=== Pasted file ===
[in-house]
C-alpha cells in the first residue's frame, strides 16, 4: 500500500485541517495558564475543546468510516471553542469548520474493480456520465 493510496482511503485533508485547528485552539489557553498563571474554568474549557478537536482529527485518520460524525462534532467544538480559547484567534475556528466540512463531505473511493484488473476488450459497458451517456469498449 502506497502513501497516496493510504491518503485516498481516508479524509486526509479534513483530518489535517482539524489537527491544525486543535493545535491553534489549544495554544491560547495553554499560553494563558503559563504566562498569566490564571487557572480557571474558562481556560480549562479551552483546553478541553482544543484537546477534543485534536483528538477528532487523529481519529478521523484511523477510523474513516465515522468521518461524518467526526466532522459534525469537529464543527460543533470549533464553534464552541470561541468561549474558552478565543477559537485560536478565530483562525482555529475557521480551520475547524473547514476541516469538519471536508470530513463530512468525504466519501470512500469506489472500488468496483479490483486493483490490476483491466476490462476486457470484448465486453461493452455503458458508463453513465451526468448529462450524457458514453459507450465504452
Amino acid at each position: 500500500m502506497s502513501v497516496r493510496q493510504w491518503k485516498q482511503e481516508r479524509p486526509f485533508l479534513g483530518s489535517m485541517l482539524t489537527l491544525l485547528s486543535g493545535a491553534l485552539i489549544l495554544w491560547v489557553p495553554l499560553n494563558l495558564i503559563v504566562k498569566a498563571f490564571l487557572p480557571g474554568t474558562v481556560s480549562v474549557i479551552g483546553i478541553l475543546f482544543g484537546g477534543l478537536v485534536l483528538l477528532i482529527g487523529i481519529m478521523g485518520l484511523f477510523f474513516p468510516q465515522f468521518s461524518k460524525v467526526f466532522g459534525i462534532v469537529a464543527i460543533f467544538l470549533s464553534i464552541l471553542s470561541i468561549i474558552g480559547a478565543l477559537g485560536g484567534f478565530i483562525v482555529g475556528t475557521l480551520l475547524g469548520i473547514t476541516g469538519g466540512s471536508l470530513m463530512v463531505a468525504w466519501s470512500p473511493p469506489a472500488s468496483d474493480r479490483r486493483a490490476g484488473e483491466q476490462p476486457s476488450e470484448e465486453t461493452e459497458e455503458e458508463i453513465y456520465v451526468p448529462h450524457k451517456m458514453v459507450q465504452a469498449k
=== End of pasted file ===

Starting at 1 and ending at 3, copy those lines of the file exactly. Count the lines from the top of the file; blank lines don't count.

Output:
[in-house]
C-alpha cells in the first residue's frame, strides 16, 4: 500500500485541517495558564475543546468510516471553542469548520474493480456520465 493510496482511503485533508485547528485552539489557553498563571474554568474549557478537536482529527485518520460524525462534532467544538480559547484567534475556528466540512463531505473511493484488473476488450459497458451517456469498449 502506497502513501497516496493510504491518503485516498481516508479524509486526509479534513483530518489535517482539524489537527491544525486543535493545535491553534489549544495554544491560547495553554499560553494563558503559563504566562498569566490564571487557572480557571474558562481556560480549562479551552483546553478541553482544543484537546477534543485534536483528538477528532487523529481519529478521523484511523477510523474513516465515522468521518461524518467526526466532522459534525469537529464543527460543533470549533464553534464552541470561541468561549474558552478565543477559537485560536478565530483562525482555529475557521480551520475547524473547514476541516469538519471536508470530513463530512468525504466519501470512500469506489472500488468496483479490483486493483490490476483491466476490462476486457470484448465486453461493452455503458458508463453513465451526468448529462450524457458514453459507450465504452
Amino acid at each position: 500500500m502506497s502513501v497516496r493510496q493510504w491518503k485516498q482511503e481516508r479524509p486526509f485533508l479534513g483530518s489535517m485541517l482539524t489537527l491544525l485547528s486543535g493545535a491553534l485552539i489549544l495554544w491560547v489557553p495553554l499560553n494563558l495558564i503559563v504566562k498569566a498563571f490564571l487557572p480557571g474554568t474558562v481556560s480549562v474549557i479551552g483546553i478541553l475543546f482544543g484537546g477534543l478537536v485534536l483528538l477528532i482529527g487523529i481519529m478521523g485518520l484511523f477510523f474513516p468510516q465515522f468521518s461524518k460524525v467526526f466532522g459534525i462534532v469537529a464543527i460543533f467544538l470549533s464553534i464552541l471553542s470561541i468561549i474558552g480559547a478565543l477559537g485560536g484567534f478565530i483562525v482555529g475556528t475557521l480551520l475547524g469548520i473547514t476541516g469538519g466540512s471536508l470530513m463530512v463531505a468525504w466519501s470512500p473511493p469506489a472500488s468496483d474493480r479490483r486493483a490490476g484488473e483491466q476490462p476486457s476488450e470484448e465486453t461493452e459497458e455503458e458508463i453513465y456520465v451526468p448529462h450524457k451517456m458514453v459507450q465504452a469498449k